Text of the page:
Federal Reserve to weigh unemployment, reopening at key meeting
Published: Jun 07, 2020 07:03 PM
The Federal Reserve will meet next week for the first time since US states began easing shutdowns imposed to stop the coronavirus pandemic, unexpectedly boosting employment numbers after two months of massive layoffs.

US Federal Reserve Chairman Jerome Powell testifies before the House Financial Services Committee during the Monetary Policy and the State of the Economy hearing on Capitol Hill in Washington D.C., the United States, on February 11. Photo: Xinhua

The world's largest economy added 2.5 million jobs and the unemployment rate fell in May, according to the Labor Department, even as COVID-19 remains a threat to daily life.

The Fed moved swiftly and aggressively as soon as the pandemic struck, even before businesses were shut down nationwide, as the policy-setting Federal Open Market Committee (FOMC) slashed its key lending rate to zero in March. The central bank also rolled out trillions of dollars in liquidity to support battered markets, and provide lending to large and medium businesses as well as state and local governments. And Fed chair Jerome Powell has vowed to do more, if necessary.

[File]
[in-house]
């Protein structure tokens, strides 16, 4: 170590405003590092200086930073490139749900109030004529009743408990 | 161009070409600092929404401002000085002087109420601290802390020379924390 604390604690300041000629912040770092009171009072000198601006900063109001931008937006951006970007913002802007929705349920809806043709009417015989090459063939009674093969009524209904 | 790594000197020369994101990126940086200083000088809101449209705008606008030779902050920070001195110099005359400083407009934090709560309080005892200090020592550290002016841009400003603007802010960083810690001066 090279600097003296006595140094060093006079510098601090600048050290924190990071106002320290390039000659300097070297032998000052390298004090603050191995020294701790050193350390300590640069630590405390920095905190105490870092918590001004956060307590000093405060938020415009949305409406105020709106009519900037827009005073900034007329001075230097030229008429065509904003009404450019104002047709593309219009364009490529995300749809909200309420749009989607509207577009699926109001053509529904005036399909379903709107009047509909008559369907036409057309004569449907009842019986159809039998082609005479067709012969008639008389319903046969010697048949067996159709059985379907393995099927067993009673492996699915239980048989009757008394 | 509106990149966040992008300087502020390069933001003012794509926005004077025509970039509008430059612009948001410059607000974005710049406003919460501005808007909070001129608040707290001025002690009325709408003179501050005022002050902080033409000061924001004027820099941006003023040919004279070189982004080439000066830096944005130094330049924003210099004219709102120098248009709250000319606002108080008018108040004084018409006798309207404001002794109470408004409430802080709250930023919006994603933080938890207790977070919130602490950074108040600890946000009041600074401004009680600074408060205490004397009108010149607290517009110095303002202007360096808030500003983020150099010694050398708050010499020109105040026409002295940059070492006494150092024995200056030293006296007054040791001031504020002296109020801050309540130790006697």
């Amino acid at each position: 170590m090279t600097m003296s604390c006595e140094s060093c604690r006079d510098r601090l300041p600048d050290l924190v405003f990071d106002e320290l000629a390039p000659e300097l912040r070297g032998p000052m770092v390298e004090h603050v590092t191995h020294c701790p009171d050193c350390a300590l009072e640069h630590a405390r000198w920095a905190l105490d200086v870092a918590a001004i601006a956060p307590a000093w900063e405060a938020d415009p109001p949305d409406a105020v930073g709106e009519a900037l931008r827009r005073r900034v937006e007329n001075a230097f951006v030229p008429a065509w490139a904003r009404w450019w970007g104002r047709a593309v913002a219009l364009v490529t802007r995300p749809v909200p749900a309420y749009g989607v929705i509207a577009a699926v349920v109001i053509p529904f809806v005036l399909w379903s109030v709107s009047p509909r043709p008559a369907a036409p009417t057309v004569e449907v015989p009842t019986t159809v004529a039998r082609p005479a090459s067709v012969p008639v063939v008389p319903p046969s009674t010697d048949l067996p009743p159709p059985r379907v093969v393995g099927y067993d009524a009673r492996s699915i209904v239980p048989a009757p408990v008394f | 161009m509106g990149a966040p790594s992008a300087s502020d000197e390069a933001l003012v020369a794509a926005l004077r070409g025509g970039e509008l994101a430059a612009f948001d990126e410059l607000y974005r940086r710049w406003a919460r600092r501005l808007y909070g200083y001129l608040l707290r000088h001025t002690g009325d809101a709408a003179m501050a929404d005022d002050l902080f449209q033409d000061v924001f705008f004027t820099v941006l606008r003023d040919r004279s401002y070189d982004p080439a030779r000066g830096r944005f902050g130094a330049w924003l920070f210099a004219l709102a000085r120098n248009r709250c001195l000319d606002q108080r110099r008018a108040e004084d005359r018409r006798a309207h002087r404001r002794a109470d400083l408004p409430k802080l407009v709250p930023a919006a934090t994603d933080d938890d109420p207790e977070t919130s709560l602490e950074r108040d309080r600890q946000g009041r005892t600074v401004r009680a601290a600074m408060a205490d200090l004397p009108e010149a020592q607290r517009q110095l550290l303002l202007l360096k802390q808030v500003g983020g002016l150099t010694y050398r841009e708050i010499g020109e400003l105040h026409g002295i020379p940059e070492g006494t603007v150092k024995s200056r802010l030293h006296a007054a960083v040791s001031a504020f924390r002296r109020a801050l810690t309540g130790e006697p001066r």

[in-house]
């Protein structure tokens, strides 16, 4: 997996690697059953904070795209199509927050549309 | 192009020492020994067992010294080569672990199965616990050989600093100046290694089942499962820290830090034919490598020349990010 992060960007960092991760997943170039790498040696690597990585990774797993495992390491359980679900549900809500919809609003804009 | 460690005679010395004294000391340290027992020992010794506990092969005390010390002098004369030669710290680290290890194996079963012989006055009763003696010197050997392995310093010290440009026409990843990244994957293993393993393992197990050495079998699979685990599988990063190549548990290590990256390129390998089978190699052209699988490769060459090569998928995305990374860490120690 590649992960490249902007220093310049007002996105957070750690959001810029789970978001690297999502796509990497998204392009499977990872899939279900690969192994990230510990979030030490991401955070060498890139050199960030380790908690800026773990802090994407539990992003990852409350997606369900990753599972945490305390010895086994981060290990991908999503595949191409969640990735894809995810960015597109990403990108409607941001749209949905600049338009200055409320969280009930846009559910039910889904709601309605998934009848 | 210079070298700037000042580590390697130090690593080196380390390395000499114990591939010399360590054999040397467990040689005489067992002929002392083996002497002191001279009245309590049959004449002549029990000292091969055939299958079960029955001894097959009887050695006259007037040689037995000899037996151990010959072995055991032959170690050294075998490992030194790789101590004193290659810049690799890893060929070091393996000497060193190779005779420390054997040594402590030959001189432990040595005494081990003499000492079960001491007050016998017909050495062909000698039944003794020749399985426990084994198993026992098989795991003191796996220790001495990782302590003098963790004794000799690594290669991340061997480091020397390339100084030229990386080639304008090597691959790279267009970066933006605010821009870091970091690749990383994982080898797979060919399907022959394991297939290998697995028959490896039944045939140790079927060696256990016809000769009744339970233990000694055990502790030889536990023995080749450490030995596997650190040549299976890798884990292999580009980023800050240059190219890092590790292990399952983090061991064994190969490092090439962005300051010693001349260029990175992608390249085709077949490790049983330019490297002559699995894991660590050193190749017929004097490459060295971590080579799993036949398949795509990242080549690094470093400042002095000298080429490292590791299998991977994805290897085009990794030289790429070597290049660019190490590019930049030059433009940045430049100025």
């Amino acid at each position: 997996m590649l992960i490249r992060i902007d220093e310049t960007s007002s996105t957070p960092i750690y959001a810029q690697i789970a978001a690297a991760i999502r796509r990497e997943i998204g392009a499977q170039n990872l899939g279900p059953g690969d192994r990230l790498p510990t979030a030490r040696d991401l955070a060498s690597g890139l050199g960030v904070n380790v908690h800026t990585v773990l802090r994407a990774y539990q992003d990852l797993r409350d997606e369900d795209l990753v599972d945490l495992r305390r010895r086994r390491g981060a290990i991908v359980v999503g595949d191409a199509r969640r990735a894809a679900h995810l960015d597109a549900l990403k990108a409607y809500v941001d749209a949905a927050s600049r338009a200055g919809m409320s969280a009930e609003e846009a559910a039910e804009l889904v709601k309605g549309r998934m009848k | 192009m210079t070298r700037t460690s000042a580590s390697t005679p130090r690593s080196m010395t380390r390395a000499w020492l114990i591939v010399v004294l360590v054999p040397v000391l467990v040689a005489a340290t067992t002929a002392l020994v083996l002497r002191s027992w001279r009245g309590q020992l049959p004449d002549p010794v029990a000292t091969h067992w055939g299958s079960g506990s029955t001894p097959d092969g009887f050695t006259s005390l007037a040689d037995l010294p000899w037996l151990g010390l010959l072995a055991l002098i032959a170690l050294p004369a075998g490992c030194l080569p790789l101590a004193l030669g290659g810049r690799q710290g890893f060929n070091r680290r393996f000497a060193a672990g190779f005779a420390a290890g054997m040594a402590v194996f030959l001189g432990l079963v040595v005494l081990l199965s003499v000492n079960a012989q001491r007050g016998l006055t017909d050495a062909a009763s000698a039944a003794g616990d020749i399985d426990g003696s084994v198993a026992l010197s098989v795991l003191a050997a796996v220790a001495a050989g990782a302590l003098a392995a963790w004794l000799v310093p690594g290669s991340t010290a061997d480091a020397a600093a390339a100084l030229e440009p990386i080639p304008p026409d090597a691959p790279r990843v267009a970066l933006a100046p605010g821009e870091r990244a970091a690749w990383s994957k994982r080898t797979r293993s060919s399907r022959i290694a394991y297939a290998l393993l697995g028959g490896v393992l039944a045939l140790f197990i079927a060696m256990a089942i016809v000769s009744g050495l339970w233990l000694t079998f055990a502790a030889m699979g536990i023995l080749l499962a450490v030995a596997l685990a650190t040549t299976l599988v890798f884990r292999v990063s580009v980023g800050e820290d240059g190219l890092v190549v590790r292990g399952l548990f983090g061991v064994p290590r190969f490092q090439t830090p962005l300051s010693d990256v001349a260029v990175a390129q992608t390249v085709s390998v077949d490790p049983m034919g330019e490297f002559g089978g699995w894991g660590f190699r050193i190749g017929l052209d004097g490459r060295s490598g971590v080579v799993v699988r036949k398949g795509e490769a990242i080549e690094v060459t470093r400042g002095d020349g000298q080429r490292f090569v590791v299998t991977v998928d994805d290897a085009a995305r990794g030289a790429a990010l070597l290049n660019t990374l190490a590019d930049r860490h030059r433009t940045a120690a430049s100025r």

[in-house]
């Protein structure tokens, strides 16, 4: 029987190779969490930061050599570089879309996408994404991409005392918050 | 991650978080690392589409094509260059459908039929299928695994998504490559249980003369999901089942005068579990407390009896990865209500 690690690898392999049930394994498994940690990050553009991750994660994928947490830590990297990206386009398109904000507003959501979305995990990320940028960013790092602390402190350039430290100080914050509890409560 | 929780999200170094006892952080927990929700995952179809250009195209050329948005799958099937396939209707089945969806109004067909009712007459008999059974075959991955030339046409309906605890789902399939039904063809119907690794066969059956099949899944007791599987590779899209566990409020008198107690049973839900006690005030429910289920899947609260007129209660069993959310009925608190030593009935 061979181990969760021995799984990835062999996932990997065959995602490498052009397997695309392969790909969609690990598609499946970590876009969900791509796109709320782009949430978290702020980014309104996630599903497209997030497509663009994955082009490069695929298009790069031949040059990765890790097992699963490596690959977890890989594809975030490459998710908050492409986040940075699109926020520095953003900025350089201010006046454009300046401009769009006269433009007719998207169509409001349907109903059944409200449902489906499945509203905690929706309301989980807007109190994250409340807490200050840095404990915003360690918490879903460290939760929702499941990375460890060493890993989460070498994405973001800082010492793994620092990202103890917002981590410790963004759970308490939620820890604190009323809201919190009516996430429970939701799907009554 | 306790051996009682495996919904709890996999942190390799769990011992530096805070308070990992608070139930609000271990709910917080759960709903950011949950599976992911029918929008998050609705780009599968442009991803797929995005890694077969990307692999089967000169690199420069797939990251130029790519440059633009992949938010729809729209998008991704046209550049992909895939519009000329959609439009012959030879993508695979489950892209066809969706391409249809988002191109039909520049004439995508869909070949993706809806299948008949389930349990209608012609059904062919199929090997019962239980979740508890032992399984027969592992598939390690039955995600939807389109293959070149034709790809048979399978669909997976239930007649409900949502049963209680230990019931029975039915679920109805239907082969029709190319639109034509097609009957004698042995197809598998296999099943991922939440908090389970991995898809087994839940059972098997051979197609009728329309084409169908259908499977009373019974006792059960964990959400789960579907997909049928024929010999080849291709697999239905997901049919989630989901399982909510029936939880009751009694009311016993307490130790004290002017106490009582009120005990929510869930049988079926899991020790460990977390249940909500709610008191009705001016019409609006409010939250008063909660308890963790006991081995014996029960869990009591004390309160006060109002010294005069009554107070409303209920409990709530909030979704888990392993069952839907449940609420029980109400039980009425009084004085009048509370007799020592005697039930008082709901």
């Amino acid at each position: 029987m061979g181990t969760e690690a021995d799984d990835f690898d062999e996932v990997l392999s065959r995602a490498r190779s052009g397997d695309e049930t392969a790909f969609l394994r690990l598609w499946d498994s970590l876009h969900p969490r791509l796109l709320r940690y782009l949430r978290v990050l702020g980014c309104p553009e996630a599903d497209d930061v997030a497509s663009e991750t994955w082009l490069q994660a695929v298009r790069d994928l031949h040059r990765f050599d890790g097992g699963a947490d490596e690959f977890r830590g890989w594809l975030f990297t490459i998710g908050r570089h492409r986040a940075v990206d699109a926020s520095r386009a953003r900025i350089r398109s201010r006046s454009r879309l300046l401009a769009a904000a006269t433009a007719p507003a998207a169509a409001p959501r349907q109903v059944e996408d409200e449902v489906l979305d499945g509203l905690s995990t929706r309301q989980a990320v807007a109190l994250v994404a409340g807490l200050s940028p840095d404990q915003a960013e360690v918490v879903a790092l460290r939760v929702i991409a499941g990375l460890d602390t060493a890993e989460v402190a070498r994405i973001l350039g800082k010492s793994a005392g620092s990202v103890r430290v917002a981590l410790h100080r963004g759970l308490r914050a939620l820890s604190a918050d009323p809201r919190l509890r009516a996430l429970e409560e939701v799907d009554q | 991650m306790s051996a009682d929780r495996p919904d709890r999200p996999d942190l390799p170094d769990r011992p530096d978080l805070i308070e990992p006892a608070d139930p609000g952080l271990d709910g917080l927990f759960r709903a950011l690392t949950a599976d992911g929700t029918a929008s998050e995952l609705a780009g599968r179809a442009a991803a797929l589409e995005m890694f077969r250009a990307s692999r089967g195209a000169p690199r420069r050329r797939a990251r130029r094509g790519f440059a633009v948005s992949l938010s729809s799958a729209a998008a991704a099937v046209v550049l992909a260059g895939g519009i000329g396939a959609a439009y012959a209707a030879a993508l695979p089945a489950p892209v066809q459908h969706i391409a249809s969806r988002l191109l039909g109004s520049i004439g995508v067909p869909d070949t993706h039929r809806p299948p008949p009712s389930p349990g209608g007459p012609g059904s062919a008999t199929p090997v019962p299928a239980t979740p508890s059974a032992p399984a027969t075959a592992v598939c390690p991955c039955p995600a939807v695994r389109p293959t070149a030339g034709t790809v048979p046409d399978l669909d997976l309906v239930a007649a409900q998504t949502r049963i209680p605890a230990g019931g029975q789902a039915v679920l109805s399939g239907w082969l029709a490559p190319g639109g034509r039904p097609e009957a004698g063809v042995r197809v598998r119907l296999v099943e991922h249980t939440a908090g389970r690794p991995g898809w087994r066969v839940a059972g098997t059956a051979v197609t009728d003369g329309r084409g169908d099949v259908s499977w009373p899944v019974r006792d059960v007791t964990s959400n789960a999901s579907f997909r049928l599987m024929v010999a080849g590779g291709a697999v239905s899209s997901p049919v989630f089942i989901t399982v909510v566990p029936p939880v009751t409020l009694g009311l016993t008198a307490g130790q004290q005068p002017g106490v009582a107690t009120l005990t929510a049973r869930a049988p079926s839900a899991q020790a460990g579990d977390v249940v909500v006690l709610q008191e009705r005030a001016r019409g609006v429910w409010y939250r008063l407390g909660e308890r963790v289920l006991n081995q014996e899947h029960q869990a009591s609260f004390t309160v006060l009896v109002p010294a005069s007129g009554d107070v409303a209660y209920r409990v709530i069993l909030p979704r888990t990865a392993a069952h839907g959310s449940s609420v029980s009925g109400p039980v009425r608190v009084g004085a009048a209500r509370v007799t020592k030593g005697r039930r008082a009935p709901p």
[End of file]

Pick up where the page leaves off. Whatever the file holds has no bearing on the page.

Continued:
US President Donald Trump who is counting on a solid economic recovery to boost his chances of winning a second term in November, cheered the better-than-expected job numbers. But despite the unexpected good news the economy remains in trouble and BBVA Research's chief US economist Nathaniel Karp does not expect the FOMC to waver from its stance any time soon. "While there are some early signs that the worst part of the crisis has passed, we expect that the Fed will reaffirm its commitment to doing whatever it takes while also reflecting on how the committee is viewing the current crisis," he said.

The virus itself remains a real threat, with cases continuing to climb in the United States, home to the world's worst outbreak with more than 108,000 dead - meaning life and commerce are not yet back to normal.

Powell has warned of the dire state of the US economy, and said economic data in the April-June quarter "will be very, very bad" - potentially falling 20 to 30 percent. "There will be a big decline in economic activity, big increase in unemployment," he said in a CBS interview in May.